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# Revision Notes on Whole Numbers

## Natural Numbers

All the positive counting numbers starting from one are called Natural Numbers.

## Predecessor and Successor

If we add 1 to any natural number, we get the next number, which is called the Successor of that number.

12 + 1 = 13

So 13 is the successor of 12.

If we subtract 1 from any natural number, we get the predecessor of that number.

12 – 1 = 11

So 11 is the predecessor of 12.

Remark: There is no predecessor of 1 in natural numbers.

## Whole Numbers

Whole numbers are the collection of natural numbers including zero. So, the zero is the predecessor of 1 in the whole numbers.

## Number Line

To draw a number line, follow these steps-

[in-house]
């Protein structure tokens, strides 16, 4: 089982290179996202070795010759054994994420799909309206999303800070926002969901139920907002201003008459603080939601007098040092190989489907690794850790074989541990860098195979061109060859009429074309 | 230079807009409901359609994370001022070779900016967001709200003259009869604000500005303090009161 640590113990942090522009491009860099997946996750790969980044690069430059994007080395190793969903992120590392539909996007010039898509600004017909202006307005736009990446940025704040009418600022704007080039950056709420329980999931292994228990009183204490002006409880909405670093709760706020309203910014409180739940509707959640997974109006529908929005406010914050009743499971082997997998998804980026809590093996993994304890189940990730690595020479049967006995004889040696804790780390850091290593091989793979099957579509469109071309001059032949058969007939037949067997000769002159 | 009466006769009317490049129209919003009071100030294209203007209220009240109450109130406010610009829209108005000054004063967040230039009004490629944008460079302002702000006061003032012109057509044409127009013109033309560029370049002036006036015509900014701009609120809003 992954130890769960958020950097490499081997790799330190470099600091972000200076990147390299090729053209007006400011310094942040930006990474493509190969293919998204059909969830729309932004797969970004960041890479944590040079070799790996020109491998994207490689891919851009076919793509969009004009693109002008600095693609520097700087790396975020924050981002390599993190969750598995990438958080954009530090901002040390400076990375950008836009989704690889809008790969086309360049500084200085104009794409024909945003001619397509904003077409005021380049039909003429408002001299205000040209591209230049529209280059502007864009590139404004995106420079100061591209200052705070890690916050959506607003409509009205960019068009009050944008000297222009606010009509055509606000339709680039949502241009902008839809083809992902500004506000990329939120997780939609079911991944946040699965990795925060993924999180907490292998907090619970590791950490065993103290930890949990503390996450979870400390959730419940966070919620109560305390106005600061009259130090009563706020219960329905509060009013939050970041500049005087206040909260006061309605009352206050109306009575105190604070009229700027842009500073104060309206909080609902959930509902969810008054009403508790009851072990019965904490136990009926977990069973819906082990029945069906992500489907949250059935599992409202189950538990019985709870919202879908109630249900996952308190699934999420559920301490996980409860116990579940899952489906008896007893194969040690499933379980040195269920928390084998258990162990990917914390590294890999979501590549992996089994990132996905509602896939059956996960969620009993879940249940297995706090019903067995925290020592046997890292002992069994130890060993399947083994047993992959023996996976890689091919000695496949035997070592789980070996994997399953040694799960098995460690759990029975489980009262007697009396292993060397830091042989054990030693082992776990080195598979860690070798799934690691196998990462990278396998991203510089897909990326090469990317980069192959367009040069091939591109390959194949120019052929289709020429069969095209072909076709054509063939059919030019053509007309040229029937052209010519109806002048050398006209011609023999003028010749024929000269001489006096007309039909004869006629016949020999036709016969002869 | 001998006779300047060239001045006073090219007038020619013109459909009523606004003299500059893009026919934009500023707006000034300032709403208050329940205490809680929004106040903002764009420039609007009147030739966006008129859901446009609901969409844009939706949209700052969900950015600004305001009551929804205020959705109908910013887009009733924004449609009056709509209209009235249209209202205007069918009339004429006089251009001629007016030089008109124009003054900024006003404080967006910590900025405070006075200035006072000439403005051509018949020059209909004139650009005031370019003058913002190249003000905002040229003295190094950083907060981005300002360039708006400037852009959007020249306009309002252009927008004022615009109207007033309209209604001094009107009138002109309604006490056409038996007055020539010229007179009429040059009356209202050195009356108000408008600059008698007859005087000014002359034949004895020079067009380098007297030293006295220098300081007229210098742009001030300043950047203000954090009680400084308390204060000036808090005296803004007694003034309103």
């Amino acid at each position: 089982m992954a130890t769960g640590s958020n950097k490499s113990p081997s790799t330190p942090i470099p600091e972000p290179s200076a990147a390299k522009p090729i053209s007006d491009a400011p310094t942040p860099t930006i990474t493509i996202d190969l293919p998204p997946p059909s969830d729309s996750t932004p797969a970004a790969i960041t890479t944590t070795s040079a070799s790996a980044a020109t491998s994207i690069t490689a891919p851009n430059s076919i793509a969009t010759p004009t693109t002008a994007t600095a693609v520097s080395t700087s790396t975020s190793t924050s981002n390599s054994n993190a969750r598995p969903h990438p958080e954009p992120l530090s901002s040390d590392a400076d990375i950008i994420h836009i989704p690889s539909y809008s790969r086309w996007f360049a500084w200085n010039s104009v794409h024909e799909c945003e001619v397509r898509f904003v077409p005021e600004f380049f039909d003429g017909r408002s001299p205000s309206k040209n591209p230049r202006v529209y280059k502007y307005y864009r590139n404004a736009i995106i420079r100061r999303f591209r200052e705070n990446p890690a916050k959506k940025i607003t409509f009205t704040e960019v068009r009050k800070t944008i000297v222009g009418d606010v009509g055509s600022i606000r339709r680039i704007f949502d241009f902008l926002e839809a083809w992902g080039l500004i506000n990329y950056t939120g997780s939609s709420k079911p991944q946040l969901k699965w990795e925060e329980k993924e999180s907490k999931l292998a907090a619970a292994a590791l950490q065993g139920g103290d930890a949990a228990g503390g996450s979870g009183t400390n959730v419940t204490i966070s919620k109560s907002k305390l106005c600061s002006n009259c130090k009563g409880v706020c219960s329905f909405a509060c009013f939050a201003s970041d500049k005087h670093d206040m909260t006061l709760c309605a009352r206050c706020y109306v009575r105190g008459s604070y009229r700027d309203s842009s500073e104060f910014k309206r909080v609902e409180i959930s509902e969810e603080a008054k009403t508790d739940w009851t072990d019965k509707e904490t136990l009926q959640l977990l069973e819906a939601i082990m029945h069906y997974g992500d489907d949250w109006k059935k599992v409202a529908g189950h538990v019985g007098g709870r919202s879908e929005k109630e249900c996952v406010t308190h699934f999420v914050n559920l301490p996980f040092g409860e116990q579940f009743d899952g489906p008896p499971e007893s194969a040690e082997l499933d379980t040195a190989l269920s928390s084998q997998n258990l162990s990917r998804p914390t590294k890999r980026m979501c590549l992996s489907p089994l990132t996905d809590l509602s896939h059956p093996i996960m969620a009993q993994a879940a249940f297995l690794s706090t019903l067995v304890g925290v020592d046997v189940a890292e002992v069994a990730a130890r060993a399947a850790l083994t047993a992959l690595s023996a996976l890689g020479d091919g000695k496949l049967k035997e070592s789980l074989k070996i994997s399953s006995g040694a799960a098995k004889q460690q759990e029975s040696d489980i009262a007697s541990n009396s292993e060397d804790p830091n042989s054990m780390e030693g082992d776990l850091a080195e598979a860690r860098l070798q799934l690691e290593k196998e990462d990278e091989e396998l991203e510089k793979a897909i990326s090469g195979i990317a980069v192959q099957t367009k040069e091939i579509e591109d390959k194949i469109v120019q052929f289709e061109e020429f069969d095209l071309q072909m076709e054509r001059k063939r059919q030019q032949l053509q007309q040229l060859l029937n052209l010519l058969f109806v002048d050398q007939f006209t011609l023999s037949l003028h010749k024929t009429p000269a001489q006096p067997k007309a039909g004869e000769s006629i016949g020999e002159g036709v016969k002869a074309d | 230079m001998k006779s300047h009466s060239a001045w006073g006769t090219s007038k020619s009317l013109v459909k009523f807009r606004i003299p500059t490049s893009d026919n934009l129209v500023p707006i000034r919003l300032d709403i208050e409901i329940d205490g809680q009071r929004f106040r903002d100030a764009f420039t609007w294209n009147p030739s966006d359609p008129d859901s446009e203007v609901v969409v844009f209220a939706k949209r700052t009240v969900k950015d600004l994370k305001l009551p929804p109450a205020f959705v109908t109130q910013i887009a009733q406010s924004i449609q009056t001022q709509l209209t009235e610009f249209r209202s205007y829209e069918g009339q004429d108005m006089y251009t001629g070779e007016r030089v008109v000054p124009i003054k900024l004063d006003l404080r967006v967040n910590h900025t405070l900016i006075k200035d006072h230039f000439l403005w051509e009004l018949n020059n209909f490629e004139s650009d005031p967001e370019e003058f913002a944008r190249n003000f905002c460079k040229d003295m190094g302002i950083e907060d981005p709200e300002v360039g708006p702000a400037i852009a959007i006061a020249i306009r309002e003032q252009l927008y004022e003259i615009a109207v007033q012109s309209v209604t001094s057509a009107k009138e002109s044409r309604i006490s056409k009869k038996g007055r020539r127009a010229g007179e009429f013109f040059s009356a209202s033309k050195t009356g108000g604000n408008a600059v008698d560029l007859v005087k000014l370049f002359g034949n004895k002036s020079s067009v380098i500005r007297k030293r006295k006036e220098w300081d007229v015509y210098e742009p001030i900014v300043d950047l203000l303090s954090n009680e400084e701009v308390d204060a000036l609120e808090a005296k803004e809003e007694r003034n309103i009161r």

• Draw a line and mark a point 0 on it.

• Now mark the second point to the right of zero and label it as 1.

• The distance between the 0 and 1 is called the unit distance.

• Now you can mark other points as 2, 3, 4 and so on with the unit distance.

This is the number line for the whole numbers.

1. The distance between two points

The distance between 3 and 5 is 2 units. Likewise, the distance between 1 and 6 is 5 units.

2. The greater number on the number line

The number on the right is always greater than the number on the left.

As number 5 is on the right of the number 2, Hence 5>2.

3. A smaller number on the number line

The number on the left of any number is always smaller than that number.

As number 3 is on the left of 7, so 3 < 7.

### Addition on the Number Line

If we have to add 2 and 5, then start with 2 and make 5 jumps to the right. As our 5th jump is at 7 so the answer is 7.

The sum of 2 and 5 is 2 + 5 = 7

### Subtraction on the Number Line

If we have to subtract 6 from 10, then we have to start from 10 and make 6 jumps to the left. As our 6th jump is at 4, so the answer is 4.

The subtraction of 6 from 10 is 10 – 6 = 4.

### Multiplication on the Number Line